NET PRIMARY PRODUCTION OF U.S. MIDWEST CROPLANDS FROM AGRICULTURAL HARVEST YIELD DATA

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Abstract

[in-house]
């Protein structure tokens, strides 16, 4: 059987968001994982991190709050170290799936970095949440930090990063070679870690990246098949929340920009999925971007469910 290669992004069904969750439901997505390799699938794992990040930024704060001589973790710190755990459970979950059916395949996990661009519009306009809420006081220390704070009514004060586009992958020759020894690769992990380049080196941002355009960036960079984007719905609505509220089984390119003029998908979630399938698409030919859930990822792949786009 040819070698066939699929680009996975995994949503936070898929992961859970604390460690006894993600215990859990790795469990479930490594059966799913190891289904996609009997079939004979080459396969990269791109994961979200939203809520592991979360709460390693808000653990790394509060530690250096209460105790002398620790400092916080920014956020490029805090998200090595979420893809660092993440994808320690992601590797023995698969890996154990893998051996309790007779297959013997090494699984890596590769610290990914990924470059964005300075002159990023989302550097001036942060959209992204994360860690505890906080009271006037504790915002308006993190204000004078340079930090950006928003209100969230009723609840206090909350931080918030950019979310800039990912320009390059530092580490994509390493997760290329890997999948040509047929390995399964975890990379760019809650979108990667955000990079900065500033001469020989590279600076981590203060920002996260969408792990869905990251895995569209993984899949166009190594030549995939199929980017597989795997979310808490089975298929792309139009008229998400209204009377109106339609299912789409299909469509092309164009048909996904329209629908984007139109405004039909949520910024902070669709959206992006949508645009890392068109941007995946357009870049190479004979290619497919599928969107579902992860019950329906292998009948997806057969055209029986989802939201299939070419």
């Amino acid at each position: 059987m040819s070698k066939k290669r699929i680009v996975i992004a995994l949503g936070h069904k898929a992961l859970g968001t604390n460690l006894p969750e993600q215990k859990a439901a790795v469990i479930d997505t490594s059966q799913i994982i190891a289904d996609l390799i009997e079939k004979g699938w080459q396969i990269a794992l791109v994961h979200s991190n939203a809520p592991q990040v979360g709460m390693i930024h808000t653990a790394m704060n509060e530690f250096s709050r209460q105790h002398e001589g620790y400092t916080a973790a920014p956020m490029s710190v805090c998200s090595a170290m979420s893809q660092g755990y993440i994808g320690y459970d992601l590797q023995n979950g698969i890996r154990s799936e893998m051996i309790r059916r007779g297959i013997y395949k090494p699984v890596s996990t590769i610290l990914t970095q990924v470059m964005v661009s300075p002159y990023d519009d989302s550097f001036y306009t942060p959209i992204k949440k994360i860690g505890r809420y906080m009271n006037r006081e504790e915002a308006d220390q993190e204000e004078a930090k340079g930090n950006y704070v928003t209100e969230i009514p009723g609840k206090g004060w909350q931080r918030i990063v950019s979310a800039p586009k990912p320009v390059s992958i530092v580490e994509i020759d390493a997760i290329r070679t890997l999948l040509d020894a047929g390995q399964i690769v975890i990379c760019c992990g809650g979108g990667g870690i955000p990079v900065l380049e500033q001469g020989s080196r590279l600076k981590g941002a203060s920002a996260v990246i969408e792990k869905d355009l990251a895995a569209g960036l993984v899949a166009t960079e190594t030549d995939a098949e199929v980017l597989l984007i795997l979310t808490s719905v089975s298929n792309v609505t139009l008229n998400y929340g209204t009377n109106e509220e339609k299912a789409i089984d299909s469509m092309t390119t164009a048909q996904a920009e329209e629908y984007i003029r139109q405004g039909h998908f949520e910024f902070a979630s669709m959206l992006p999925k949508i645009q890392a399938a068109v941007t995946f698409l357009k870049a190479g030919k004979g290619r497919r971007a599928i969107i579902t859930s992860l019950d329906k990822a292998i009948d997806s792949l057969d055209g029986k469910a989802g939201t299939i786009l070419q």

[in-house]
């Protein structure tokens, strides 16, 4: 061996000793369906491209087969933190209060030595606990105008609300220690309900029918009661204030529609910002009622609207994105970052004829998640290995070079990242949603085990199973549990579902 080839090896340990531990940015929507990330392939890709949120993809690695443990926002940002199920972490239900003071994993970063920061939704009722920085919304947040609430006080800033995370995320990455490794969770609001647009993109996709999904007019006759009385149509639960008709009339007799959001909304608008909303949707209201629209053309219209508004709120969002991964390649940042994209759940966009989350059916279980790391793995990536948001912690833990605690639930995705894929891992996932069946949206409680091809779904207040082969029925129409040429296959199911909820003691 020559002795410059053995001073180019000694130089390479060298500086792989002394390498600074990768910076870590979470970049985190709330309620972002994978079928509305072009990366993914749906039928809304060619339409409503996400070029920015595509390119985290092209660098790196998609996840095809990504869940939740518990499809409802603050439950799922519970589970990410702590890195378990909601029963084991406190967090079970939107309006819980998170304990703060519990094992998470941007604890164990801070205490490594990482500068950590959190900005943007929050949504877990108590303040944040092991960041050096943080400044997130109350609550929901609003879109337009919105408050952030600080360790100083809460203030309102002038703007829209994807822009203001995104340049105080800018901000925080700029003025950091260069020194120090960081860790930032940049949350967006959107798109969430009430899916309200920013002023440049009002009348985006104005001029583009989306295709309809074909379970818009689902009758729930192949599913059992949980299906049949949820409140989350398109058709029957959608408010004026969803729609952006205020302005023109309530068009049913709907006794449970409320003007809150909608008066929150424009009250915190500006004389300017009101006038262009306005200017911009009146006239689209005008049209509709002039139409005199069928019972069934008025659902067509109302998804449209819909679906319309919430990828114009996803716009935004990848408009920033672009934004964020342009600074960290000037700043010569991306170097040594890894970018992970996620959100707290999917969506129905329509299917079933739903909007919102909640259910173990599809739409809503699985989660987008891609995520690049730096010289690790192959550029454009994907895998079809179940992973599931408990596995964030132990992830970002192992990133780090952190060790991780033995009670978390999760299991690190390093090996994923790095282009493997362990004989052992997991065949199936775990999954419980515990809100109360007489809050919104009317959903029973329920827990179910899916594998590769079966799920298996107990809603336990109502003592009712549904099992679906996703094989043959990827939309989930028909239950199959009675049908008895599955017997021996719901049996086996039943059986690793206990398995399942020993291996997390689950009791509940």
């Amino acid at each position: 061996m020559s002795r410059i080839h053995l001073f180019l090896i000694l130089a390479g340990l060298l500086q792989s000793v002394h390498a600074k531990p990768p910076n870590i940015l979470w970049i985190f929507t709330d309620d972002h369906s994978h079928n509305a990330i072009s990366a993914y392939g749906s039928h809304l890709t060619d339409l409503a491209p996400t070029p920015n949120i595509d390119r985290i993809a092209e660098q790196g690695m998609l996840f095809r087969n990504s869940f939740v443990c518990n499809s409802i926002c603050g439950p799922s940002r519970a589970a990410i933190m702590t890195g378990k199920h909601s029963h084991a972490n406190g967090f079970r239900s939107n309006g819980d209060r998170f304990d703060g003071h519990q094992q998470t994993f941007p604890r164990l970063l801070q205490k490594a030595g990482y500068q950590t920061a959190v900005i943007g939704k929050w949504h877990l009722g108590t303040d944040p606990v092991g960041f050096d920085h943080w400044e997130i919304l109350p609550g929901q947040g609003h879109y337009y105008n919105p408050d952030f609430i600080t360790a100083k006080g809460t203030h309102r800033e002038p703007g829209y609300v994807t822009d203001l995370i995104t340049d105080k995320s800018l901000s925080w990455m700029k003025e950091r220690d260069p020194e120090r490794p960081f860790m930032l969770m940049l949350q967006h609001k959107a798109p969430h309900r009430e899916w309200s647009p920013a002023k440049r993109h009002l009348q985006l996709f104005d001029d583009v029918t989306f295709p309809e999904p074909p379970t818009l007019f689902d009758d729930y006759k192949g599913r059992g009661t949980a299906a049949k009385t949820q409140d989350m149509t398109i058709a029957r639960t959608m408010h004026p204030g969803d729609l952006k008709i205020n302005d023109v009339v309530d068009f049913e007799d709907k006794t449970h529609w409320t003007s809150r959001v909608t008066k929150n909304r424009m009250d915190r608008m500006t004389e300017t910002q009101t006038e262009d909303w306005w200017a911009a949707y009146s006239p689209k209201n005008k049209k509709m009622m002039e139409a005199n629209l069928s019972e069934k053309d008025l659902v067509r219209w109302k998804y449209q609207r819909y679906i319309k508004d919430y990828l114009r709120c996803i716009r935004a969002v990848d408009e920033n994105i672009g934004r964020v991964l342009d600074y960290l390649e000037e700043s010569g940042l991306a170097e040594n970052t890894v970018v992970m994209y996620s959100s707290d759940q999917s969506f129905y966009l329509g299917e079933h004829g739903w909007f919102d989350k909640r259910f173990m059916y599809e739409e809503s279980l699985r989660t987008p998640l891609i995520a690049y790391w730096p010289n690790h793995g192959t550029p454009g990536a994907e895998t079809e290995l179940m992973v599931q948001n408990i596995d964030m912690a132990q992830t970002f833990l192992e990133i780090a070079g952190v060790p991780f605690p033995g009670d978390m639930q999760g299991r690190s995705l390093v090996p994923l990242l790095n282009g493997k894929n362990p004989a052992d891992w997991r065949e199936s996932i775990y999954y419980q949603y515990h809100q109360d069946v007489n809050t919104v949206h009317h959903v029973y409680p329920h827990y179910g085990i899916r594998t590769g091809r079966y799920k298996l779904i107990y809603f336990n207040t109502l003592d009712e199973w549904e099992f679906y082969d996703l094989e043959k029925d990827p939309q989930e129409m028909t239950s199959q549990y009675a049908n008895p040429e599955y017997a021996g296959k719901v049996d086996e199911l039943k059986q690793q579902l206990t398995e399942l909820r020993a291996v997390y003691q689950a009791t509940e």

We studied crop harvested yield, as recorded in national agricultural statistics, to estimate net primary production (NPP) in agricultural regions where most of the land area is sown with a few, well-studied crops. We estimated the magnitudes and interannual variations in NPP in croplands in the U.S. Midwest using crop area and yield data obtained from the U.S. National Agricultural Statistics Service (NASS). Total NPP, including estimates of the above- and belowground components, was calculated from harvested-yield data by (1) conversion from reporting units of yield of the crop product (usually in volume) to mass, (2) conversion from fresh mass to dry mass, (3) estimation of aboveground yield using crop harvest indices, defined as the ratio of economic product (e.g., grain) dry mass to plant aboveground dry mass, and (4) estimation of belowground yield as a function of aboveground biomass. This approach is applied to corn, soybean, sorghum, sunflower, oats, barley, wheat, and hay in Illinois, Indiana, Iowa, Wisconsin, Michigan, Minnesota, North Dakota, and Ohio for 1992, and in Iowa for 1982 through 1996. Many counties in the eight states had >70% coverage of these crops. In Iowa, corn and soybean accounted for >50% of the land area in most counties. County-level NPP in 1992 ranged from 4 Mg·ha−1·yr−1 biomass (×0.5 in terms of carbon) in North Dakota, Wisconsin, and Minnesota to >17 Mg·ha−1·yr−1 in central Iowa, Illinois, and Ohio. Areas of highest NPP were dominated by corn and soybean cultivation. NPP for counties in Iowa varied among years by a factor of 2, with the lowest NPP in 1983 (which had an unusually wet spring), in 1988 (which was a drought year), and in 1993 (which experienced floods). A sensitivity analysis, conducted by varying harvest index and root:shoot ratio by 10–50%, indicated that the limit of accuracy of the method is ∼1 Mg·ha−1·yr−1.

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